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Take a seat on Darien Lake’s Viper for a two minute, 13 second looping thrill ride

A classic roller coaster is never over the hill. Just look at Darien Lake.

This park has a history of being the first and the fastest. The Boomerang Coast to Coaster hurls you backward. The Mind Eraser, said to be New York State’s only suspended coaster, dangles you from the track, your feet in the air. The Moto Coaster was the first of its kind when it opened in 2008. It puts you on a motorcycle, and you zoom from 0 to 40 mph in a matter of seconds. If you’re a fan of traditional wooden coasters, they have a dandy –- the Predator. And the Ride of Steel, considered Darien Lake’s signature coaster, is the tallest in the state and tops out at over 70 mph.

But the granddaddy of them all is the Viper.

Opened in 1982, the coaster is old enough to boast the nostalgia factor. Western New Yorkers grew up riding it, and now they take their kids on it. A steel coaster, the Viper was the first to feature five inversions, i.e., loop-the-loops that turn you completely upside down. The ride is two minutes, 13 seconds long. Its biggest drop is 75 feet, and the speed tops out at 50 mph. Its manufacturer was Arrow Dynamics, a company that grew out of Arrow Development, which pioneered the log flume and also had a hand in such legendary Disneyland rides as Mr. Toad’s Wild Ride and the Mad Tea Party. Coaster nuts refer to the Viper affectionately as one of the classic Arrow mega-loopers.

When the Viper rolls up, you realize up close that it looks like a snake. The sides are painted with green scales, and the train begins with a sleek snake nose. It looks like a snake, too, when you’re watching from beneath. It coils and pounces.

But there is a beauty to this creature.

“This is my favorite ride,” one dad declared, exiting the ride with his son. Taking their places in the back car, two of us from The News felt a bit of trepidation. I hadn’t ridden the Viper since I was in college. What would it be like?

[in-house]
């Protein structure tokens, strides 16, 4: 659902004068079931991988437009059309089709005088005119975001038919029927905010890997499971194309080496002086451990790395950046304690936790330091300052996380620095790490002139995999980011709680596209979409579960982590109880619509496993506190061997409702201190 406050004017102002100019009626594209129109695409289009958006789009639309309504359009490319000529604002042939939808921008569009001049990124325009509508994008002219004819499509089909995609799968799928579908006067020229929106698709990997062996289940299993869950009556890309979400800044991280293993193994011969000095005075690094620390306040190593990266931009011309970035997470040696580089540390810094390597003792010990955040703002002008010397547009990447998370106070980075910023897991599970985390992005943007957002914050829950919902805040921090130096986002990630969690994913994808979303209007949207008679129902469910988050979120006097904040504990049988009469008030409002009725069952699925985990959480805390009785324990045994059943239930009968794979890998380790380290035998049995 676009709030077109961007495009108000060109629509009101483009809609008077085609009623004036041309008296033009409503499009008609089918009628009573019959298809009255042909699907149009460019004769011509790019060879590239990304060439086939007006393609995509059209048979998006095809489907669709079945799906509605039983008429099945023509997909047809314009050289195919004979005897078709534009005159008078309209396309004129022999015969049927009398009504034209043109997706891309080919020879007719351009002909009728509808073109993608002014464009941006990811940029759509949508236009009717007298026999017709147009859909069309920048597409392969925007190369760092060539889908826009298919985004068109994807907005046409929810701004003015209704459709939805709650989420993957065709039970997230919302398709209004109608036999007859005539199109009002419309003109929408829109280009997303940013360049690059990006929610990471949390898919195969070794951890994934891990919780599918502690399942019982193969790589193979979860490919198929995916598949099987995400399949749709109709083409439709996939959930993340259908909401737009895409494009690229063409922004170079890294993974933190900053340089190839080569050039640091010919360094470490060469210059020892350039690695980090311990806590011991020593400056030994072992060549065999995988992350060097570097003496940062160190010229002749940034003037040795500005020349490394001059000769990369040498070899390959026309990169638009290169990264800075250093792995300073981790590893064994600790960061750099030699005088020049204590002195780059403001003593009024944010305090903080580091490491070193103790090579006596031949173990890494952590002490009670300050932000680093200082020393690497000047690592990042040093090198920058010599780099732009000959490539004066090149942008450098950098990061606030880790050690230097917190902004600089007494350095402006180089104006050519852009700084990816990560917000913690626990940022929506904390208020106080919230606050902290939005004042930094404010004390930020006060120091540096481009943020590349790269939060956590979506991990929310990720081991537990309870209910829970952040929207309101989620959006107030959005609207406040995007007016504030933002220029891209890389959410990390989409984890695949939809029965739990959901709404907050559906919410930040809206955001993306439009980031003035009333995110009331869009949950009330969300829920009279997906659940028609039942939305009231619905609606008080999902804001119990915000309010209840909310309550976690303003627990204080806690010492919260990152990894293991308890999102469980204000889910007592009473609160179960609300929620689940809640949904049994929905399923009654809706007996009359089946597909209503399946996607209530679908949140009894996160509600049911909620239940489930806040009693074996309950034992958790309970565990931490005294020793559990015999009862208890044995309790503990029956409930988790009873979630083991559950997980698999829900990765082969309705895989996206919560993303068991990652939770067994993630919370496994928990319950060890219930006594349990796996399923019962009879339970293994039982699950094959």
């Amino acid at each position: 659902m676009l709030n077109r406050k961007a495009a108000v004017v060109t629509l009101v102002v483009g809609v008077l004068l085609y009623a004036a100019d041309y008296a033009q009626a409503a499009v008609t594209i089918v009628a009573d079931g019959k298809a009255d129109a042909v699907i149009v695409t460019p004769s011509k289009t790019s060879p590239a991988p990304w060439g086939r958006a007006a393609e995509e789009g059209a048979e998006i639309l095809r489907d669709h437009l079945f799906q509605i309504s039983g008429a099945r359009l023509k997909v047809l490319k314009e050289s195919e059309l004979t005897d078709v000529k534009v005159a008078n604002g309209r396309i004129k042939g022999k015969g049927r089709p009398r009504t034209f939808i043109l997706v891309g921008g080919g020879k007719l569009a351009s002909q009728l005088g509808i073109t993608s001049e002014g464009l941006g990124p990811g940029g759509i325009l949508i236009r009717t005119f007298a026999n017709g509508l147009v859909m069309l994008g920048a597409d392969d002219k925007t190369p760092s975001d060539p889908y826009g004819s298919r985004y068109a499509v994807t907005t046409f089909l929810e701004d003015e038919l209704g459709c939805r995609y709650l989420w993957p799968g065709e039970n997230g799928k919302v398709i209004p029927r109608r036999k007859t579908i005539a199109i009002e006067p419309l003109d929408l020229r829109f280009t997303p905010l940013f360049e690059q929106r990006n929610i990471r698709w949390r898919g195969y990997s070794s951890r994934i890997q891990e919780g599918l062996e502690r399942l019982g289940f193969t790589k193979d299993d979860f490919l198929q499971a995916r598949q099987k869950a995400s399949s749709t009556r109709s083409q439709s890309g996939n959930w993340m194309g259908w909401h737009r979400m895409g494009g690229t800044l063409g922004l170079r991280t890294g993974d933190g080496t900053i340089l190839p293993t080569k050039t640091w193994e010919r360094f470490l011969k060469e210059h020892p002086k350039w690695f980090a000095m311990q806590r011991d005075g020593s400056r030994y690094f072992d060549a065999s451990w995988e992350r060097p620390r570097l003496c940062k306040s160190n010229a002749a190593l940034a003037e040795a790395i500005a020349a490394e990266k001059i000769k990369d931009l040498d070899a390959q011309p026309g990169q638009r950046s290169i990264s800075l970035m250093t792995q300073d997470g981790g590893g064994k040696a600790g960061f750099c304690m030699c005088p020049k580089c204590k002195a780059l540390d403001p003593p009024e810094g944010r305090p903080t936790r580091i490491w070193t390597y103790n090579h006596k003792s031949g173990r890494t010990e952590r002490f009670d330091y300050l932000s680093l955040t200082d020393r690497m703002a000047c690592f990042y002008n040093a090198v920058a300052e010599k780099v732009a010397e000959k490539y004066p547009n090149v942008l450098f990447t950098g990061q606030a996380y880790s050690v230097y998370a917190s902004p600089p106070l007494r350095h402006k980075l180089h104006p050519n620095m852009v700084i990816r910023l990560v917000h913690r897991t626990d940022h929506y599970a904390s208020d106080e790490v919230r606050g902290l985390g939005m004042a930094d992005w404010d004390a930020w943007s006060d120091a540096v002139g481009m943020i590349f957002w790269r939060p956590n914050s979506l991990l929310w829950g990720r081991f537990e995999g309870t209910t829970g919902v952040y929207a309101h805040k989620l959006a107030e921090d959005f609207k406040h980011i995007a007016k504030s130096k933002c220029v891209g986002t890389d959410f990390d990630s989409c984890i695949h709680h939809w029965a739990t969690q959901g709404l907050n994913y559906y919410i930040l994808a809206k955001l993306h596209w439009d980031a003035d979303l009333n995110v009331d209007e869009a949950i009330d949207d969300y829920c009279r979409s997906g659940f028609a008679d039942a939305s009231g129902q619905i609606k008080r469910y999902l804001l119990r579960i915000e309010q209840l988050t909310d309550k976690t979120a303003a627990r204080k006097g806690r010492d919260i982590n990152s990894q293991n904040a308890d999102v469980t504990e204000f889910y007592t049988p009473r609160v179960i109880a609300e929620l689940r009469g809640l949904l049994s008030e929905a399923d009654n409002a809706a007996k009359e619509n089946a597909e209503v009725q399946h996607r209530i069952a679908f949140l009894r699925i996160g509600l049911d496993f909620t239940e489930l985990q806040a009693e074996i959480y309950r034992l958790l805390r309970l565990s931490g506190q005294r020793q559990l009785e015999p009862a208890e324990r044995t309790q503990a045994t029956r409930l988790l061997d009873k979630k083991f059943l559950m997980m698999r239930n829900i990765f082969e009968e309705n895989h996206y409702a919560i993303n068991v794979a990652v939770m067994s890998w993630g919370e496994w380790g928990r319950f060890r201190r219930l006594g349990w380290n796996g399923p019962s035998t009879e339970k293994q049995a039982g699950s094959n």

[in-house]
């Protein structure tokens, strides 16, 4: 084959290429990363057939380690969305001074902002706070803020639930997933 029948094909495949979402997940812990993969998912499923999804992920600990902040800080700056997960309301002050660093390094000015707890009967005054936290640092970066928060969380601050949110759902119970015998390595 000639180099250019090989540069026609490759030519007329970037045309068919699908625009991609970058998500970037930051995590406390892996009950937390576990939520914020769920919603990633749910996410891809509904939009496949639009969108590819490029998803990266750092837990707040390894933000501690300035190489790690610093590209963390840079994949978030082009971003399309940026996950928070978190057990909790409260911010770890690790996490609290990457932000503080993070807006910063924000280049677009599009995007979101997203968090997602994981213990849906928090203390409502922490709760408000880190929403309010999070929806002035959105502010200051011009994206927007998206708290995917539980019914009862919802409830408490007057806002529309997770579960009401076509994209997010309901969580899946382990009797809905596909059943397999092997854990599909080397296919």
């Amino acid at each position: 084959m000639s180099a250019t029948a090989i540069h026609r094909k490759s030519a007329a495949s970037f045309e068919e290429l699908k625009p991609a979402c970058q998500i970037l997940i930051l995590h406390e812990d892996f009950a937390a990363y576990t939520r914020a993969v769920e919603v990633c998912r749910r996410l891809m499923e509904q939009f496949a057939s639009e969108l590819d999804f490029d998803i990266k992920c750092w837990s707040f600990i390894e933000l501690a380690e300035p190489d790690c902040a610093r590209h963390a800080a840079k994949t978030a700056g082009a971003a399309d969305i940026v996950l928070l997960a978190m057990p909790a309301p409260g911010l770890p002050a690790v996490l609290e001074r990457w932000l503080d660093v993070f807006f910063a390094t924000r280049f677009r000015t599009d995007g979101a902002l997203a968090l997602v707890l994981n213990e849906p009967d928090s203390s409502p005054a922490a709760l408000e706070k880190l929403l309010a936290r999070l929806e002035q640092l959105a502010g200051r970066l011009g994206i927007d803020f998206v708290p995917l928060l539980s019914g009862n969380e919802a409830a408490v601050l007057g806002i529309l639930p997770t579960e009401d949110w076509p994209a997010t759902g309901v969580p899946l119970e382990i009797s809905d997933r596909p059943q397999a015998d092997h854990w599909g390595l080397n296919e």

We were brave, bringing up the rear. My dad, who had cut his teeth on the Crystal Beach Cyclone, had always sneered that the front car was for amateurs. Seek out the last car, he had advised. You get tossed around more there.

And sure enough. It started out calmly, rolling up the hill. Then all hell broke loose. The coils came out of the blue. We were flipped, flipped again.

Wham! We shot forward. Another loop approached, not that we saw it coming. Upside down, then upside down again. Then another loop. You had to brace yourself so your head didn’t slam against the headrest. I was laughing and gasping. I couldn’t breathe.

We zoomed into a tunnel. Everyone screamed, the screams comically magnified in the darkness. Then daylight again. Then the brakes. Then the end.

Now that was as ride. Later, we tried it in the front car.

Much as I loved the experience, I saw what my dad was getting at. In the front, the ride seemed smoother. You could see the loops coming up. It was great fun but it worked a different part of your brain. Let’s sum up your choices. If you want elegance and a visual thrill, go to the front. If you want a violent ride, as my dad apparently used to, entrust yourself to a back car.

Isn’t that what great art is about? You can look at it from different angles.

I am my father’s daughter, and I love the Predator, with its wooden tracks, its click-click-click ascent, its fast-forward steep drop, its rickety forward force. Eagerly trying the Ride of Steel, I thrilled to its high, steep hill, its skinny track, and the feeling it gives you of weightlessness.

But the Viper? That started it all. Once you ride it, you’ve been bitten.


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